From a gameplay perspective, Sly Cooper and the Thievius Raccoonus mostly plays like a dream. There are times when Sly won’t adhere to a pipe when he should, or land a ninja spire jump when he shouldn’t. Overall, however, the platforming REALLY shines. The level design is excellent, facilitating the gameplay. You start the game with the basic moves: pipe climbing, tightrope walking, jumping, double jumping, etc. What changes up the gameplay is collecting all the bottles in the environment of each level to unlock a safe, which grants you new abilities. These abilities include a roll, a dive attack, fast-mo and slow-mo, and more. When you combine these moves, particularly the dive and roll moves, it definitely shifts how you play the game. I routinely used the roll move to close the gap between enemies, or even just to move across the environment faster. The dive move, however, is most useful in combat, as it allows you to attack from a greater distance if you time it correctly.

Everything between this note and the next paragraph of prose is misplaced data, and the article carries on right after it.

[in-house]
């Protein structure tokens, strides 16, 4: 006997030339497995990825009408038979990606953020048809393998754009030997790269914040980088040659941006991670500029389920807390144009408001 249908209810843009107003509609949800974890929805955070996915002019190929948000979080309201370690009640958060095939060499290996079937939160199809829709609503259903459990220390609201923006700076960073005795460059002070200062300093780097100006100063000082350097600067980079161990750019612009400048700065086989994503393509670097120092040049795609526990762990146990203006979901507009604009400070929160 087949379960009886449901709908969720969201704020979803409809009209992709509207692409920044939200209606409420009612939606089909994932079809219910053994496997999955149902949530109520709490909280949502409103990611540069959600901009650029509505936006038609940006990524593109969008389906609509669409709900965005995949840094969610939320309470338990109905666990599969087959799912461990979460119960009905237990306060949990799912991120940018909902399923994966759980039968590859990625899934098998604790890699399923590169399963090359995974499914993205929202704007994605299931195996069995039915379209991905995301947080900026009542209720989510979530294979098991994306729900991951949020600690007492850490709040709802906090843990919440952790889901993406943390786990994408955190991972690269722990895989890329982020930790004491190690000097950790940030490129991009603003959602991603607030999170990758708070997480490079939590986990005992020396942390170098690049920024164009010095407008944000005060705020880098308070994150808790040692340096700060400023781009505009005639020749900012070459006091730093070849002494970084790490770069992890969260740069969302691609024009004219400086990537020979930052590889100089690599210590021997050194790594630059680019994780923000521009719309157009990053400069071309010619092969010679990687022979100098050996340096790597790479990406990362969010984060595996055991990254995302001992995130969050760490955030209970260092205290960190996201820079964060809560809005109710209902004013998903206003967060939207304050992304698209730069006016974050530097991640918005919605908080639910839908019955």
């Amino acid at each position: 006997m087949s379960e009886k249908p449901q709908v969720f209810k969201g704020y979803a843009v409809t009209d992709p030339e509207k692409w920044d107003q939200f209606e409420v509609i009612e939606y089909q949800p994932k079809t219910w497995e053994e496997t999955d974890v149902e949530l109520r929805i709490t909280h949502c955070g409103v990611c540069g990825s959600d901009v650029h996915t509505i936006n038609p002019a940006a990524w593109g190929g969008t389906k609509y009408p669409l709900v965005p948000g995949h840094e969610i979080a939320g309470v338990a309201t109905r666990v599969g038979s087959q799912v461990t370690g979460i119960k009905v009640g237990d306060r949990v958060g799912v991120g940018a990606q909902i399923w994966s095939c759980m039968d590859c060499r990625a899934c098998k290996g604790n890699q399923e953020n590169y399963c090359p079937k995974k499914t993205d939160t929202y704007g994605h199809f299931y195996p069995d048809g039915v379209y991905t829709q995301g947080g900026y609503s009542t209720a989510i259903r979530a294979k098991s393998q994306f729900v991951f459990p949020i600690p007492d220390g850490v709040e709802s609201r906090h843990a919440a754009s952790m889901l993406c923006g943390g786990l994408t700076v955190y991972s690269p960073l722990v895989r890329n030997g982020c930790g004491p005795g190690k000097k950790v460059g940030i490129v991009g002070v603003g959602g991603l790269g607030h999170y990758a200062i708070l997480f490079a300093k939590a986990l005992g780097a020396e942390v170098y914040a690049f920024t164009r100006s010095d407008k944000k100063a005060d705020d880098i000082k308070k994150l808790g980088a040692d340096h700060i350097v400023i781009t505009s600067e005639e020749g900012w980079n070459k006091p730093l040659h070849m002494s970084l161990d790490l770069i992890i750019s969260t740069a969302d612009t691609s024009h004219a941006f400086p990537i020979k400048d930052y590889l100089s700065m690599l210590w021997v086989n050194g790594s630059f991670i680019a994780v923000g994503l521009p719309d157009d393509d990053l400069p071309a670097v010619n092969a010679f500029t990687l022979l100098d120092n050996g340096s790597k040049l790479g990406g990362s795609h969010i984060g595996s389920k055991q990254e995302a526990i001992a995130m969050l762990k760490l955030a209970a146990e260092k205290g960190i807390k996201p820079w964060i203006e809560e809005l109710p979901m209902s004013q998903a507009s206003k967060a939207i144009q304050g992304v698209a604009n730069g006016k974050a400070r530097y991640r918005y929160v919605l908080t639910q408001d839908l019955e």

The sound design for Sly Cooper and the Thievius Raccoonus is excellent as well, from the fantastic voice acting to the satisfying noise coins make when you pick them up to the meaty whap elicited from hacking enemies with your cane. The music is also excellent; I honestly wish I could get my hands on an album for the score of these games, as all three have great soundtracks.